For our Creative Thinking class, the professor took us through a closed reading exercise for the poem “Etude”. As we stumbled through the analysis, it became apparent that the lesson he was trying to teach was that everything we needed to know about what the poem was saying, was in the poem. Similarly, when we’re analyzing stuff for work, everything we need to know about the situation is presented in front of us. It took an hour and a half for him to pound the idea of “call it as we see it” into our head.
However, we can’t do that because the world, society and culture are not poems. While the social construction of the world is just as meticulously crafted as a poem, what we see is often intended to mask over something else- like in the Matrix.
But I can understand what the professor is saying and I think a lot of the insights that communication strategy people are responsible for come from just calling out what we see. And I do realize the affects of injecting our personal bias into our analysis.
I saw a documentary about dragons on the History Channel (yeah, I know, I’m a pimple infested nerd) and how on all sides of the world, different cultures inject different biases into the interpretation of the dinosaur bones they found. That’s why dragons all over have the same characteristics, but how dragons interact with people within each culture is very different. For example, the heavily Christian influenced West interpreted dragons to be another form that the Devil takes, thus leading to the stories like Beowulf and King Arthur. In the East, it was more secular and things tended to be more tied with nature, leading their interpretation to something that controls rain, luck and fortune. In these examples, they both missed the point- they found dinosaur bones, no more and no less.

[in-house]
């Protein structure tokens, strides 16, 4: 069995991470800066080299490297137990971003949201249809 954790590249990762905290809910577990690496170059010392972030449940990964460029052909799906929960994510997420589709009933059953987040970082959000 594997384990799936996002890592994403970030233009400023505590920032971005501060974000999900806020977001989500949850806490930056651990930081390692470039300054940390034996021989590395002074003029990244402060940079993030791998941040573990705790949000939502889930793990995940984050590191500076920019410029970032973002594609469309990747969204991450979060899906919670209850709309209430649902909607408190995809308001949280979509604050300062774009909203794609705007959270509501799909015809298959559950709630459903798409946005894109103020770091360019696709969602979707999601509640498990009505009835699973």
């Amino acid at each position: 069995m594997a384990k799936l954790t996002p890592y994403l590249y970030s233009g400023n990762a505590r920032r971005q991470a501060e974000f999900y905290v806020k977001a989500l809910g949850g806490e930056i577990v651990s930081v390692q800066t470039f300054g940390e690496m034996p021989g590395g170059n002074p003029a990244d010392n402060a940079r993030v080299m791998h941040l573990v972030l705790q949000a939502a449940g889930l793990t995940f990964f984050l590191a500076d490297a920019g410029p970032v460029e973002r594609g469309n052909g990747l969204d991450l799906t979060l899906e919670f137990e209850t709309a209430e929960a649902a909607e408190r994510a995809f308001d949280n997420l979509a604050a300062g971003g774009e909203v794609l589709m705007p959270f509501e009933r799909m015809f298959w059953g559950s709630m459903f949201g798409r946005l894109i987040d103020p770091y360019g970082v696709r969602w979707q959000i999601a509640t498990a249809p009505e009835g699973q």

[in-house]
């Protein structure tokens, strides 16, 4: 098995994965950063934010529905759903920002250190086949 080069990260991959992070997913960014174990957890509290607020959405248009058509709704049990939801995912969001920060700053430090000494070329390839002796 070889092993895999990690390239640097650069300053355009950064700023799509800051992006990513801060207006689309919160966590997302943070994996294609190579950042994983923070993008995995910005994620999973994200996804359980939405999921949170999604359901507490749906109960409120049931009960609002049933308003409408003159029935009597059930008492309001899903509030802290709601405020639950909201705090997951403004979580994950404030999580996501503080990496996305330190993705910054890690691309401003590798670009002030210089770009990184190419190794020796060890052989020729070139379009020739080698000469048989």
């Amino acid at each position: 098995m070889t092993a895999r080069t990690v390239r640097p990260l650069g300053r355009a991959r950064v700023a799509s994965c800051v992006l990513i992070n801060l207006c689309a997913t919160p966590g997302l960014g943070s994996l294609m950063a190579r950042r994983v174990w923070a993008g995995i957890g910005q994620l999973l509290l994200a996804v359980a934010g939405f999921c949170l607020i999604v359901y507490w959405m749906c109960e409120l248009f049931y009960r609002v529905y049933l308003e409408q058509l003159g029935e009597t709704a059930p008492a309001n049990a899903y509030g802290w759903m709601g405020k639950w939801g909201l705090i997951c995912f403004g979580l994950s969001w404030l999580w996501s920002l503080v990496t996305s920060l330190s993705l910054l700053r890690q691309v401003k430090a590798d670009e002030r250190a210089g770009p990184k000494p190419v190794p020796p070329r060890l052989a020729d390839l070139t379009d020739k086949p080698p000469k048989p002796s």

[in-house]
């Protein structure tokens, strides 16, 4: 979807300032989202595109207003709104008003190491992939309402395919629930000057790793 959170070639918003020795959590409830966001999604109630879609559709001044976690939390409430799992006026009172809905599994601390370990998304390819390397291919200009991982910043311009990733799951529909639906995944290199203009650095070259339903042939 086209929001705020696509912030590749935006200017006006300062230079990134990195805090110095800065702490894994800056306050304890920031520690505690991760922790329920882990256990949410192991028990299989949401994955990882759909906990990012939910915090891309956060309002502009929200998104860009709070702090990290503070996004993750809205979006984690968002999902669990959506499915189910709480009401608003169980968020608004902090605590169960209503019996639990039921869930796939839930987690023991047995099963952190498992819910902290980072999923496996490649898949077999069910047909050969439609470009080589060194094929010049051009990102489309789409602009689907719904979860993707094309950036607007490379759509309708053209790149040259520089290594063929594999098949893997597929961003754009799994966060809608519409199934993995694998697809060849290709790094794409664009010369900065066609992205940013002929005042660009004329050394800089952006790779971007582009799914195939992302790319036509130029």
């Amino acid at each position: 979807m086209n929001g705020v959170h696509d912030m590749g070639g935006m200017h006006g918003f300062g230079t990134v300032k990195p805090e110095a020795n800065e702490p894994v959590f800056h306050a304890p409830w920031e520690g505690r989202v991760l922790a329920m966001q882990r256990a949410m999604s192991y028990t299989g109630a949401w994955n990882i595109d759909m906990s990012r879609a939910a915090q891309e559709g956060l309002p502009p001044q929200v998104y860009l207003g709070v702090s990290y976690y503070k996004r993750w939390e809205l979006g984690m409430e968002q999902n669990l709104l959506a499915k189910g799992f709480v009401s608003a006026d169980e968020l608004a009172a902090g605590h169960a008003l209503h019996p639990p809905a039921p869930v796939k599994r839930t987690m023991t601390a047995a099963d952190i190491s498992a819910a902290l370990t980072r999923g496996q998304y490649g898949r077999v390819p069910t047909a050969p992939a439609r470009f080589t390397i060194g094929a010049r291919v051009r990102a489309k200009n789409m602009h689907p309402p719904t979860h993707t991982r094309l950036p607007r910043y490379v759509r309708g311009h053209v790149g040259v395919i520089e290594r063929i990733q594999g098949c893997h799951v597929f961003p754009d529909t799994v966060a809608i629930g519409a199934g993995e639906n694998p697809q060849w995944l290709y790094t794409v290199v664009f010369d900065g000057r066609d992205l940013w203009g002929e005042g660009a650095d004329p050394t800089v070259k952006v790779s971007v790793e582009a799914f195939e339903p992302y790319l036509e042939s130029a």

This now presents the issue of the truth and which one the world revolves around. Does it work on the literal truth (dinosaur bones) or on the perceived truth (dragons)?
I definitely think it runs on the perceived truth, so I’m going to take the red pill and jump in. However, even if it does run on the perceived truth, I think people confuse things and take the perceived truth as the literal truth. And that’s where things get confusing…ha, maybe this is why the professor told us just to take what’s given to us.